Josh Hardy, treated with experimental Chimerix drug, is going home
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On The Web
Durham, N.C. — Chimerix, the Durham-based drug company working on experimental medicine that could save the life of a seven-year-old Josh Hardy, was granted approval by the U.S. Food and Drug Administration to administer the drug to the boy in March. On Wednesday, his mother said he is doing well and going home.
Aimee Hardy announced the news through her SaveJosh Facebook page, adding the family is returning home to Virginia.
“Glory to GOD! We are going home!!!! Leaving today. After 6 1/2 months, Josh finally gets to be in his house,” Aimee Hardy wrote.
The Facebook post noted that Josh does not need dialysis and he has improved heart function.
Her full post reads:
"Glory to GOD! We are going home!!!! Leaving today. After 6 1/2 months, Josh finally gets to be in his house.
"His Kidney function has returned and he is free of the need of Dialysis. His heart function is within normal range. His lung function is perfect. His tummy is coming around. He has not had the need of a blood transfusion in a month. And with a lot of hard work his strength will return. He can walk a nice distance holding my hands. And we anticipate the return of his immunity in a few months.
"John 14:13, 14~And I will do whatever you ask in my name, so that the Father may be glorified in the Son. You may ask me for anything in my name, and I will do it.
"GOD has answered our prayers!
"We do not have to be back in Memphis until 7/29. And after that appointment we should only have to come back to St Jude once a month until the one year mark in January.
"Thank you all for your love, support, and prayers.
The Back Story
Chimerix was granted approval by the U.S. Food and Drug Administration to administer the drug brincidofovir to the boy for compassionate use after a media campaign that included family appeals on Facebook and a CNN interview.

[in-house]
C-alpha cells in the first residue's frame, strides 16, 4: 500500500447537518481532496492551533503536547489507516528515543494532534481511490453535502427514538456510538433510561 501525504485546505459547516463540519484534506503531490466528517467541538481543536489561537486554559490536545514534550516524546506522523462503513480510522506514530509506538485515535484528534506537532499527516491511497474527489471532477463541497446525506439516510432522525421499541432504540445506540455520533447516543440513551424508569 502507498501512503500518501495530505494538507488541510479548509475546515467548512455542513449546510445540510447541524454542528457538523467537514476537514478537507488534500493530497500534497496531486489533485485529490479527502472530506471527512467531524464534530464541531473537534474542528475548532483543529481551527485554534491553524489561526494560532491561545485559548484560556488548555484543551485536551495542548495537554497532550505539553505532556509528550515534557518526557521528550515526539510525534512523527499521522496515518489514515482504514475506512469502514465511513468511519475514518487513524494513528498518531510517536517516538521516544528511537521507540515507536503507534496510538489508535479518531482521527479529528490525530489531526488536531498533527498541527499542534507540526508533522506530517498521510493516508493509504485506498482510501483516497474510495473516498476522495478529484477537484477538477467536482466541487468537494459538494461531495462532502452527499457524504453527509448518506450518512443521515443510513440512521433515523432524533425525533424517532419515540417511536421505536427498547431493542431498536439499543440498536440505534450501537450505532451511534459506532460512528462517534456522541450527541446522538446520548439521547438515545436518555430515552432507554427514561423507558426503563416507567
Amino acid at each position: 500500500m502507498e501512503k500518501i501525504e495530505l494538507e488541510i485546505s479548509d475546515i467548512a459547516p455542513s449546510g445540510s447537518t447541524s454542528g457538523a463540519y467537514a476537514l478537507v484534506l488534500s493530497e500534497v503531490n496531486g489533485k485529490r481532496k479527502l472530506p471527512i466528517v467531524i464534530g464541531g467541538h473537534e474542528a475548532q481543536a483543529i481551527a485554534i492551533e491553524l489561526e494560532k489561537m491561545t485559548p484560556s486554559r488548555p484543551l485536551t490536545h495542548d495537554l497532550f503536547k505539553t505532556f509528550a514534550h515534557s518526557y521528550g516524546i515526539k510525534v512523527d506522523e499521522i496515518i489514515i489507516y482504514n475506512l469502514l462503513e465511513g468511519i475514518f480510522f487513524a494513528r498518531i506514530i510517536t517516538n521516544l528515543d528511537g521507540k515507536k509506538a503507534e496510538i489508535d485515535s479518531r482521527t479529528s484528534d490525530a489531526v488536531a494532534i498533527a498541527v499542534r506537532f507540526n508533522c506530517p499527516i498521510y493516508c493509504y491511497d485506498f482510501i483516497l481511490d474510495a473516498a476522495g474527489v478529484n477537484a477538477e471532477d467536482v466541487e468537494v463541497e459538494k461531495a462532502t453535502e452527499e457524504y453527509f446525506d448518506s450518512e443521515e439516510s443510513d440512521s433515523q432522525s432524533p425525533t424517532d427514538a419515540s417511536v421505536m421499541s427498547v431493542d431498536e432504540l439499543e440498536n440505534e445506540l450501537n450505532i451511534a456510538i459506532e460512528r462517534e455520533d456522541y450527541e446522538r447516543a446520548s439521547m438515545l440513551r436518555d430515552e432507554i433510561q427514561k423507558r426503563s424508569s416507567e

Josh was treated at St. Jude Children’s Research Hospital in Memphis, Tenn.
The company originally denied the Hardys because allowing brincidofovir to be used in Josh's treatment doing so could slow down the process of getting the drug to the market, they said.
"Being unable to fulfill requests for compassionate use is excruciating, and not a decision any one of us ever wants to have to make," said Kenneth Moch, president and CEO of Chimerix, in a statement. "It is essential that each individual in a health crisis be treated with equal gravity and value, a principle we have upheld by pursuing further clinical study of brincidofovir that will inform its use in adenovirus and other serious DNA viral infections."
Brincidofovir has "the potential to become the first broad-spectrum antiviral for the prevention and treatment of clinically significant infections and diseases caused by DNA viruses," the company said.
Josh was the first patient in a pilot trial of the medicine.
The FDA allows someone with an immediate life-threatening illness to ask for permission to use experimental drugs that have not yet received the agency’s approval. Last year, the FDA approved 974 such requests, according to CNN.
"Our son will die without this drug," Josh's father, Todd, told CNN. "We're begging them to give it to us."
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